Prague is the capital and largest city of the Czech Republic. The history of Prague spans thousands of years, during which time the city grew from a castle known as Vyšehrad to the multicultural capital of a modern European state, the Czech Republic.
The city’s beginnings
‘A glory that will reach up to the stars’ is how the mythical Princess Libuše saw the future of Prague according to the old Czech legend. It was Libuše who determined the site where the future city would be built.
Historians date the first settlements on the site of today’s city to the early Stone Age. However, the real history of the city is closely connected with Prague Castle, founded in 870, which became the seat of Czech rulers for centuries.
Important periods in the city’s history
Prague experienced great expansion in the early 14th century when Czech King and Holy Roman Emperor Charles IV made it his imperial capital. Another important period for the city came in the late 16th century. During the reign of the Czech ruler and Holy Roman Emperor Rudolf II of the Habsburg family, the Czech capital became an epicentre of political, social and cultural life in central Europe.
From the more recent past
In 1918, at the end of World War I, Prague was declared the capital of a new country – the Czechoslovak Republic. In 1993 it became the capital of an independent Czech Republic.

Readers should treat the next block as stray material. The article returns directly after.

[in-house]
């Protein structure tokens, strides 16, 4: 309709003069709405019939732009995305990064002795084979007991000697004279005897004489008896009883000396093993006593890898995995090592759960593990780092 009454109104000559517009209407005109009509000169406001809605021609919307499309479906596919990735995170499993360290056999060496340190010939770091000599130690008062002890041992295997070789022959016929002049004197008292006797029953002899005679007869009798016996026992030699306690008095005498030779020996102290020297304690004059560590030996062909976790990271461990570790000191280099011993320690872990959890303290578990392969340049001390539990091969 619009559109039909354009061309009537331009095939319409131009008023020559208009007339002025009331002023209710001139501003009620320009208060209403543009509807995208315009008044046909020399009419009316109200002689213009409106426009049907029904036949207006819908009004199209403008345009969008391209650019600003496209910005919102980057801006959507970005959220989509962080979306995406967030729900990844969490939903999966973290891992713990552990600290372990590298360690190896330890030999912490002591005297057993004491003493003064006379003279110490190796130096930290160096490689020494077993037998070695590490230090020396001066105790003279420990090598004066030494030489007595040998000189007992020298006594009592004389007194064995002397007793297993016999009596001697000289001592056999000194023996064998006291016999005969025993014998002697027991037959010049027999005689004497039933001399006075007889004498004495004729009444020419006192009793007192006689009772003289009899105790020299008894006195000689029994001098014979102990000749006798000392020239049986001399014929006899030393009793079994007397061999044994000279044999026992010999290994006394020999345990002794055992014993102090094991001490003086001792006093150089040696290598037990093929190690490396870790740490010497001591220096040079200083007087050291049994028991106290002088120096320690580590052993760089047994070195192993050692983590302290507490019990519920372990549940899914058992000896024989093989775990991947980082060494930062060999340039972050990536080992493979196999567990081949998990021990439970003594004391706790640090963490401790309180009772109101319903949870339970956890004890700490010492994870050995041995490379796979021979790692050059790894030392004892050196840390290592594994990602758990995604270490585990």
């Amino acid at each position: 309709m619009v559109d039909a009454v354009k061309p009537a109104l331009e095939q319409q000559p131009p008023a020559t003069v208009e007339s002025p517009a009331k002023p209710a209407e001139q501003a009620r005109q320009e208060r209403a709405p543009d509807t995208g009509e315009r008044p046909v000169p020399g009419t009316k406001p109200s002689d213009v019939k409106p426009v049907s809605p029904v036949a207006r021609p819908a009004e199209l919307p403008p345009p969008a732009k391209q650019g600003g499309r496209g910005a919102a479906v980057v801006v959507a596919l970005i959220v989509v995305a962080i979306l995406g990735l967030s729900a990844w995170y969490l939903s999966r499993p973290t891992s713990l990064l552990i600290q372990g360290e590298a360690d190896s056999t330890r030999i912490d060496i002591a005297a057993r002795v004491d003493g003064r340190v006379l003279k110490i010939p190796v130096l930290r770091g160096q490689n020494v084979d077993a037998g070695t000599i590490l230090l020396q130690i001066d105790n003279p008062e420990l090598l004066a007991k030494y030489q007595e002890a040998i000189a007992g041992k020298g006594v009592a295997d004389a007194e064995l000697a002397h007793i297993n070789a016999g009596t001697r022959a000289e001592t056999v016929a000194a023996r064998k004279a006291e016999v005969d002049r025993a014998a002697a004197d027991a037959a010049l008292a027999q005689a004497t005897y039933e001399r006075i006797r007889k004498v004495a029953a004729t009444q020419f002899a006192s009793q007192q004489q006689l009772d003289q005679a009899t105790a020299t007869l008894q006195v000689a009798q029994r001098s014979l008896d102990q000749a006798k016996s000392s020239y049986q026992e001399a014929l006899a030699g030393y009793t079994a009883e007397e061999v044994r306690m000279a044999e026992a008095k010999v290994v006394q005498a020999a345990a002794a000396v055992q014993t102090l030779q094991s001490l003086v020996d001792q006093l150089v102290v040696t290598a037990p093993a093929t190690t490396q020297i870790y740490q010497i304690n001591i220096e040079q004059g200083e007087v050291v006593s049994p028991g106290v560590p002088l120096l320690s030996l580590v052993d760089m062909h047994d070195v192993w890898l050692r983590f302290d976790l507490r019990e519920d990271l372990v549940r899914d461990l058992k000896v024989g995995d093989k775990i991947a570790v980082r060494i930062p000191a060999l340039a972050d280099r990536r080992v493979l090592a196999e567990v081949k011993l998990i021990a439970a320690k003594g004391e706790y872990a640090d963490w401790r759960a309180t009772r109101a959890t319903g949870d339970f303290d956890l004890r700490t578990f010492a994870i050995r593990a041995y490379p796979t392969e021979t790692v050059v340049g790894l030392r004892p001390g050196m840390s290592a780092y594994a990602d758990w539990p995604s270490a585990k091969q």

The city’s name
The name of the castle and then the entire city was, according to the first Czech chroniclers, derived from sills in the river Vltava (the Czech for ‘sill’ or ‘doorstep’ is ‘práh’, hence ‘Praha’, the Czech name for the city), over which the water tumbled. There are other more recent theories as to how the city acquired its name, but none are very conclusive. And this is what the famous Austrian writer Gustav Meyrink had to say about the city’s name: ‘Prague’s name is no accident. It is a threshold between life on Earth and in Heaven, a much narrower threshold than in other places…’
Alchemy’s Golden Era
No one appears to understand precisely where Prague’s nick-name, The Golden City, originated from. Maybe it relates to the gold domes on the Baroque churches of the capital. Or, more probably, it harks back to the medieval custom of alchemy, the practice of transforming standard base metals and minerals into gold. During the early 1600′s, throughout Rudolf the Second’s reign, a plethora of artists, astronomers, scientists and, especially, alchemists were attracted to Prague. Renowned alchemists who graced the cobbled lanes of Prague include Englishmen John Dee and Edward Kelley. Another noteworthy alchemist, maybe known better for his astronomy work, was Tycho Brahe (1546 to 1601) from Denmark, who lived in Prague for a long time, and whose body lies in the Our Lady Before Týn Church.
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